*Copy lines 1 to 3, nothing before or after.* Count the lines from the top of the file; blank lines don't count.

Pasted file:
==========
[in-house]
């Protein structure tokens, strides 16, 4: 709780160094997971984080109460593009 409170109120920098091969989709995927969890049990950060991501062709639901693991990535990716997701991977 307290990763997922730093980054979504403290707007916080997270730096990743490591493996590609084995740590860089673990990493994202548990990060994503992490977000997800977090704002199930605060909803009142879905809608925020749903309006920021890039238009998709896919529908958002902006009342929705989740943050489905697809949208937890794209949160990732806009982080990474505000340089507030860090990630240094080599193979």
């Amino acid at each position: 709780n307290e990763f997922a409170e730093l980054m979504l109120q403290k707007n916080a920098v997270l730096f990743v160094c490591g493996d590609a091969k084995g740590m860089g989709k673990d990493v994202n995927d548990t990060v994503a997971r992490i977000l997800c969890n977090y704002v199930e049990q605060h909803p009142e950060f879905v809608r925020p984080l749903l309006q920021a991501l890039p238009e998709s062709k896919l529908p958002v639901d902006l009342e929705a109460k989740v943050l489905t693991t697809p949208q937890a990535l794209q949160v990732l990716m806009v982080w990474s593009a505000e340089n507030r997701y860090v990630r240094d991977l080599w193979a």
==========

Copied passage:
[in-house]
């Protein structure tokens, strides 16, 4: 709780160094997971984080109460593009 409170109120920098091969989709995927969890049990950060991501062709639901693991990535990716997701991977 307290990763997922730093980054979504403290707007916080997270730096990743490591493996590609084995740590860089673990990493994202548990990060994503992490977000997800977090704002199930605060909803009142879905809608925020749903309006920021890039238009998709896919529908958002902006009342929705989740943050489905697809949208937890794209949160990732806009982080990474505000340089507030860090990630240094080599193979």
């Amino acid at each position: 709780n307290e990763f997922a409170e730093l980054m979504l109120q403290k707007n916080a920098v997270l730096f990743v160094c490591g493996d590609a091969k084995g740590m860089g989709k673990d990493v994202n995927d548990t990060v994503a997971r992490i977000l997800c969890n977090y704002v199930e049990q605060h909803p009142e950060f879905v809608r925020p984080l749903l309006q920021a991501l890039p238009e998709s062709k896919l529908p958002v639901d902006l009342e929705a109460k989740v943050l489905t693991t697809p949208q937890a990535l794209q949160v990732l990716m806009v982080w990474s593009a505000e340089n507030r997701y860090v990630r240094d991977l080599w193979a």